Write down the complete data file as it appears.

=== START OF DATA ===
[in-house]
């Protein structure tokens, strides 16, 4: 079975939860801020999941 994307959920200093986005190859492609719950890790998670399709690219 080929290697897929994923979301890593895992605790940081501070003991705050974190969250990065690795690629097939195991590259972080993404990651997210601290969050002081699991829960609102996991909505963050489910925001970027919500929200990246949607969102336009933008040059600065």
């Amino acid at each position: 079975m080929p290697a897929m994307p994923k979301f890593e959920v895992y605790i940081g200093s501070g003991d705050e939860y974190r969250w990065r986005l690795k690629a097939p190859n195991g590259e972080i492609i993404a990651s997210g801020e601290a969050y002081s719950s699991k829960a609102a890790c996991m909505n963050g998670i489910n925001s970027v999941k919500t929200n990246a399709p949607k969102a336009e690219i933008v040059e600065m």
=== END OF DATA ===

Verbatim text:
[in-house]
């Protein structure tokens, strides 16, 4: 079975939860801020999941 994307959920200093986005190859492609719950890790998670399709690219 080929290697897929994923979301890593895992605790940081501070003991705050974190969250990065690795690629097939195991590259972080993404990651997210601290969050002081699991829960609102996991909505963050489910925001970027919500929200990246949607969102336009933008040059600065």
């Amino acid at each position: 079975m080929p290697a897929m994307p994923k979301f890593e959920v895992y605790i940081g200093s501070g003991d705050e939860y974190r969250w990065r986005l690795k690629a097939p190859n195991g590259e972080i492609i993404a990651s997210g801020e601290a969050y002081s719950s699991k829960a609102a890790c996991m909505n963050g998670i489910n925001s970027v999941k919500t929200n990246a399709p949607k969102a336009e690219i933008v040059e600065m």